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March 09, 2009



Sure, Jane.

At the link I gave you, Barron's Econoday schedule. The week's economic releases are spelled out, with any links or forecasts that might accompany them. When you hear somebody say, "the street is looking for (or expecting) X", what they are actually saying is "The Wall Street consensus average for this economic number is X", these are those numbers. Barrons does a very nice thing, when you click on one of the data points, you are linked to a page that's titled "Why Investors Care", and they break down every single data point. It's a great tool. So fiddle around with it at your leisure.

But, you asked, so we'll go through the Redbook figure, the hard one, first. Here's their definition:

A weekly measure of sales at chain stores, discounters, and department stores. It is a less consistent indicator of retail sales than the weekly ICSC index. It is also calculated differently than other indicators. For instance, figures for the first week of the month are compared with the average for the entire previous month. When two weeks are available, then these are compared with the average for the previous month, and so on. It might be more useful to compare year-over-year figures since these are indeed compared to the comparable week a year ago. This index is correlated with the general merchandise portion of retail sales covering only about 10 percent of total retail sales."

Ignore the year to year carp, it's like measuring freezer burn on fish sticks, not useful for day to day trading, but that's me. If you have more luck with it, well, you're ahead of the game as far as I'm concerned.

The reason this data is watched is for consumer trend changes, because it's somewhat smoothed as a function of time. Sudden sales by chains are washed out, like a President's Day Sale. And you can watch Christmas sales build, or falter, week to week.

The Icsc is like watching a dart game, unless you know where the last data point was it's meaning less until the next throw, or in this case, week.

I hope this helps. If I blew it again, let me know.



And I just threw you a complete red herring for what Rick actually gave you in response to your request. I stayed with consumer spending, which has been fascinating to watch as the savings rate has surprised a bunch of people.

To quote Emily Letilla "nevermind".



In the event of bankruptcy, Short put means open your wallet, unlimited exposure or risk.

Long put? JACKPOT!!! (now you know where hat unlimited risk goes)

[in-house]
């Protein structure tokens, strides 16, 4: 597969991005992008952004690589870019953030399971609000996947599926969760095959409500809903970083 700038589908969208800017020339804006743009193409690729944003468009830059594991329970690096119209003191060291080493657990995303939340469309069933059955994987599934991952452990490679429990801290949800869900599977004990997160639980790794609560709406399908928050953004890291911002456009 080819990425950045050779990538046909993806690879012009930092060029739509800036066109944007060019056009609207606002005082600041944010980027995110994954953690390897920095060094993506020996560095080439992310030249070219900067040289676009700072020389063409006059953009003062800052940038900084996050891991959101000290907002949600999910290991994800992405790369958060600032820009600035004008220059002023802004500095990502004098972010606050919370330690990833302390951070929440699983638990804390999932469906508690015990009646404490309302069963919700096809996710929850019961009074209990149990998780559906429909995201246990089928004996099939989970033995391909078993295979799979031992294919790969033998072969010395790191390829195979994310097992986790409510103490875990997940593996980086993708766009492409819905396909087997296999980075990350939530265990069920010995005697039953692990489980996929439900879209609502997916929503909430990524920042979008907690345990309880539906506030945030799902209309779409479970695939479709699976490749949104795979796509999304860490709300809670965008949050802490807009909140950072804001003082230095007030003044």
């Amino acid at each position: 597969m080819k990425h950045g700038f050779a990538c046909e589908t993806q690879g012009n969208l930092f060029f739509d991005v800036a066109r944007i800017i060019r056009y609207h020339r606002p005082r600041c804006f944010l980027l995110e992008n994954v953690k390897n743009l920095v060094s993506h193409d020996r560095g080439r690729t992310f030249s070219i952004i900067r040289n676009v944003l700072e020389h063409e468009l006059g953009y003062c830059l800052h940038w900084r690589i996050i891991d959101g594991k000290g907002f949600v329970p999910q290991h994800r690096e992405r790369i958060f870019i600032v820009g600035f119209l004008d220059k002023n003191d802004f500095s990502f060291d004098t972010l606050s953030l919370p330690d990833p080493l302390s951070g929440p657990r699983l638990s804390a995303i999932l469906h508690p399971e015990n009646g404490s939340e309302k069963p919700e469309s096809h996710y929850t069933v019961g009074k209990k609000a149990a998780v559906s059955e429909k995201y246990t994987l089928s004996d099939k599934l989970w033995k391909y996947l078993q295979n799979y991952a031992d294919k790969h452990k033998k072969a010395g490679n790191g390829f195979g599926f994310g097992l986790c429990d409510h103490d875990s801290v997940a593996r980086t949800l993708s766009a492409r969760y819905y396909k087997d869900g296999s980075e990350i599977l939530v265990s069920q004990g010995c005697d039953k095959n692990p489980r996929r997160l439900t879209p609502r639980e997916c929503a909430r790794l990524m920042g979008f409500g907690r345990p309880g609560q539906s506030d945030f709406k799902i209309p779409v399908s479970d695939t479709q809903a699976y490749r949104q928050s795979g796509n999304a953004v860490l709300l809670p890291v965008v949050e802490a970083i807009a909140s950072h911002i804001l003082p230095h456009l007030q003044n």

And short covered call, the stock goes to zero, but you keep the option premium you originally sold, less all commissions.

Fresh Air


Thanks. I know all that. I've had about three options classes and am a Series 7. A bit rusty. Sorry if I wasn't making myself clear.


Too many in a row, I'm writing to myself.

Night all.



You're sorry? I ran the options desk on the CBOT for some well known Zombiebank as it's known here at JOM.

Got carried away.

I'm sorry for boring people.


Hey, mel, nothing boring at all, thanks for that little refresher. I've actually got a minor in economics with an emphasis on farm management and marketing. However, my futures and options classes basically taught me that I'm a producer, not a trader. ;0) I do tend to understand the functions, though.

I suppose that where the risk comes in IS the naked shorts. How do you do that?

Fresh Air


Oh dear, another citizen of the Most Corrupt City in America? If so, pleased to make your acquaintance. If not, well...at least you won't have to worry about the tax hikes ahead of the 2016 Olympics.


Not boring, Mel. Challenging.


That's a dangerous way to think. Deciding shorting isn't part of the legitimate function of the stock market and should therefore be banned seems like a close cousin of deciding the legitimate function of automobiles is commuting and forbidding other uses.

Not really, it just seems that you ought to actually OWN a stock to sell it, no different than you have to OWN a car to commute. d;0)

Rick Ballard

I haven't been bored - it's been a nice refresher on basics.


Dunno about writing that 25-100 valuation. It makes the vultures drool too much.

I find Turbo's punt on the stress testing rather interesting. No action until April indicates (to me) that some fingers and toes are being crossed in the hope that "things have picked up" in Q1 for those poor, stressed out money pits. It's a real ringing endorsement of the money center banks. I wonder if some of them are being sent to a Swiss spa to recover?

Molon Labe

"In the event of bankruptcy, Short put means open your wallet, unlimited exposure or risk."

Not true. Your exposure is the strike price of the put option you sold.


On the Specter-predicts-doom thread at Hot Air, poster unseen mentioned a Bill Clinton self-serving decision I'd forgotten: